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Resi Wrap - Death and Taxes
May 2021

Friends of ResiShares -

Taxes are in the news. Apparently President Biden was serious when he released a tax plan with significant changes to 1031 exchanges, basis step-ups, and capital gains.

Keynes once said that “the avoidance of taxes is the only intellectual pursuit that carries any reward.” He may well have meant this ironically, given that he is most commonly associated with a set of economic theories favoring a vigorous government intervention in the economy, but given how much real estate investment is favored for the tax benefits it confers, the subject is highly relevant to us.

To quickly summarize the gist of both articles’ real estate related points, the current proposal considers the following changes (disclaimer - no one at ResiShares knows anything about taxes, beyond the fact that we have to pay what our accountant tells us every year. Nothing in Resi Wrap should ever be construed as tax advice):

  • Imposing capital gains tax on asset transfer at death as if sold, with a $1 MM exemption per person.

    • This effectively removes the step-up in tax basis on transfer at death, because the heir pays for the step up when they inherit the asset.

  • Raising the capital gains tax to match the top income tax for high earners

    • This effectively closes the carried interest loophole for fund managers.

  • Eliminating the 1031 exchange on real estate profits over $500,000.

Given the game of whack-a-mole that is tax policy, we’re interested to see what new leaks spring from the system when these new holes are plugged. The Keyneses of the world certainly will not be sitting still while watching their effective tax rates go from 20% to 40%, and their inheritance taxes go from 0% - 40%, after all. Here are some thoughts that immediately come to mind:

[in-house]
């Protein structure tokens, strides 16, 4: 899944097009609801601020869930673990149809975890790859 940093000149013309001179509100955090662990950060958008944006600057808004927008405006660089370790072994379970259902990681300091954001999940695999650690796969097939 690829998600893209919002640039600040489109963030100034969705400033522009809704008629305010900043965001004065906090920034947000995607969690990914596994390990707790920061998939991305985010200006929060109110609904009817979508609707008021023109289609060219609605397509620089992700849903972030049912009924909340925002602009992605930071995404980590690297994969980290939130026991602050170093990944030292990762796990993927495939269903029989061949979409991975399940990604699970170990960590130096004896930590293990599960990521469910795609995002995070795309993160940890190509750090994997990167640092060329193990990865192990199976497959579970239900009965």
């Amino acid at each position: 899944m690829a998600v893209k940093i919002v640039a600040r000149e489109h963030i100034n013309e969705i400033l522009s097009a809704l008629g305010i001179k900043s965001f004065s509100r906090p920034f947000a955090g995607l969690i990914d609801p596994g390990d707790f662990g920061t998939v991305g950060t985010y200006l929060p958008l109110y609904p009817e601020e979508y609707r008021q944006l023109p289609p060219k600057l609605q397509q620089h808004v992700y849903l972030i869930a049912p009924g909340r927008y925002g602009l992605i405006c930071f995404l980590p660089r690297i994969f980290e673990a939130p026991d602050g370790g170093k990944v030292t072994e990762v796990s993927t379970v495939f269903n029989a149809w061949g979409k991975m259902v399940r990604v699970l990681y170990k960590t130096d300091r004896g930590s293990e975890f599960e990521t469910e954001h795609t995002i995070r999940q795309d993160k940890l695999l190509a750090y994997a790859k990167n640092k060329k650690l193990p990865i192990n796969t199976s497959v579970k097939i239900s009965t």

1) Innovation in home equity access will accelerate - From reverse mortgages to HELOCs to the newer equity-sharing platforms, there are a variety of ways to tap home equity without triggering a taxable transaction. I can think of several ways that even today’s menu of options might facilitate avoidance of the above inheritance tax, and suspect that if it’s passed, more creative financial products will form that do so even more directly.

2) Not that we needed any more gasoline thrown on this fire, but as I read these proposals, it strikes me that single family rental (SFR) is heavily advantaged relative to larger format buildings. Why? An institutional or ultra-wealthy investor can subdivide their SFR portfolio into smaller assets, each of which can easily fit under the $500k exemption for 1031 exchanges.

3) If the above reading is correct, would it not similarly make sense that we see a great deal of apartment-condo conversions for the same reason?

Of course, to quote Louis XIV’s Minister of Finance Jean-Baptiste Colbert (perhaps the world’s most famous CFO until Andy Fastow), “The art of taxation consists in so plucking the goose as to obtain the largest amount of feathers with the least amount of hissing.” It remains to be seen if this tax proposal achieves that objective without significant change, and we would do well to remember how different the 2017 tax bill ultimately was from its initial conception.

Rest of Resi

Have a great weekend,

Michael Greene

Co-Founder and CEO

ResiShares |